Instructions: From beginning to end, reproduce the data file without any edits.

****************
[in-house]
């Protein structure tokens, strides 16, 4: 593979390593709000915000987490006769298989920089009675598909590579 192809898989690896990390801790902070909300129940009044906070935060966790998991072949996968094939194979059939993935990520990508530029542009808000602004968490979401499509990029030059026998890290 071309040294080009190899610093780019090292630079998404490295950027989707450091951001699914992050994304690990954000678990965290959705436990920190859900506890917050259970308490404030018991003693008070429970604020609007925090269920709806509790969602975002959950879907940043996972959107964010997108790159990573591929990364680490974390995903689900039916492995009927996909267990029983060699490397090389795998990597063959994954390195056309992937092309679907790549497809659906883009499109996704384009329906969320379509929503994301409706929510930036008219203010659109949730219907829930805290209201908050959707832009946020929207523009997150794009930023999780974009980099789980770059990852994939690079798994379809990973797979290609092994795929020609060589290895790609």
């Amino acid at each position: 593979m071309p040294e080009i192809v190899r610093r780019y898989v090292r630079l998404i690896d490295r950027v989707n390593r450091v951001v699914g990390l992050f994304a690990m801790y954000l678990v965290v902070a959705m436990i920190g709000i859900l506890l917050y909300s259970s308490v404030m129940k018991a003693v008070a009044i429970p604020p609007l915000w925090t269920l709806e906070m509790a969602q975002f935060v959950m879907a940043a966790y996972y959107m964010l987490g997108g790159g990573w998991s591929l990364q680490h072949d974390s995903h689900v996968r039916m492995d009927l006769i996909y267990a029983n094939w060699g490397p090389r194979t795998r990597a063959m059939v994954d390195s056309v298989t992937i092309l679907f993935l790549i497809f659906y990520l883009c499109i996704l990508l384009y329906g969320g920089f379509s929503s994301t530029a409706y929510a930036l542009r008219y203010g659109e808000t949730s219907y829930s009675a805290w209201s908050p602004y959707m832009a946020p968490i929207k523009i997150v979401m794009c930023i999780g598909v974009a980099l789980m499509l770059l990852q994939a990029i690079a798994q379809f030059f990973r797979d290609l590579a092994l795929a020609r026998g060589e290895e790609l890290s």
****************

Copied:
[in-house]
């Protein structure tokens, strides 16, 4: 593979390593709000915000987490006769298989920089009675598909590579 192809898989690896990390801790902070909300129940009044906070935060966790998991072949996968094939194979059939993935990520990508530029542009808000602004968490979401499509990029030059026998890290 071309040294080009190899610093780019090292630079998404490295950027989707450091951001699914992050994304690990954000678990965290959705436990920190859900506890917050259970308490404030018991003693008070429970604020609007925090269920709806509790969602975002959950879907940043996972959107964010997108790159990573591929990364680490974390995903689900039916492995009927996909267990029983060699490397090389795998990597063959994954390195056309992937092309679907790549497809659906883009499109996704384009329906969320379509929503994301409706929510930036008219203010659109949730219907829930805290209201908050959707832009946020929207523009997150794009930023999780974009980099789980770059990852994939690079798994379809990973797979290609092994795929020609060589290895790609």
């Amino acid at each position: 593979m071309p040294e080009i192809v190899r610093r780019y898989v090292r630079l998404i690896d490295r950027v989707n390593r450091v951001v699914g990390l992050f994304a690990m801790y954000l678990v965290v902070a959705m436990i920190g709000i859900l506890l917050y909300s259970s308490v404030m129940k018991a003693v008070a009044i429970p604020p609007l915000w925090t269920l709806e906070m509790a969602q975002f935060v959950m879907a940043a966790y996972y959107m964010l987490g997108g790159g990573w998991s591929l990364q680490h072949d974390s995903h689900v996968r039916m492995d009927l006769i996909y267990a029983n094939w060699g490397p090389r194979t795998r990597a063959m059939v994954d390195s056309v298989t992937i092309l679907f993935l790549i497809f659906y990520l883009c499109i996704l990508l384009y329906g969320g920089f379509s929503s994301t530029a409706y929510a930036l542009r008219y203010g659109e808000t949730s219907y829930s009675a805290w209201s908050p602004y959707m832009a946020p968490i929207k523009i997150v979401m794009c930023i999780g598909v974009a980099l789980m499509l770059l990852q994939a990029i690079a798994q379809f030059f990973r797979d290609l590579a092994l795929a020609r026998g060589e290895e790609l890290s």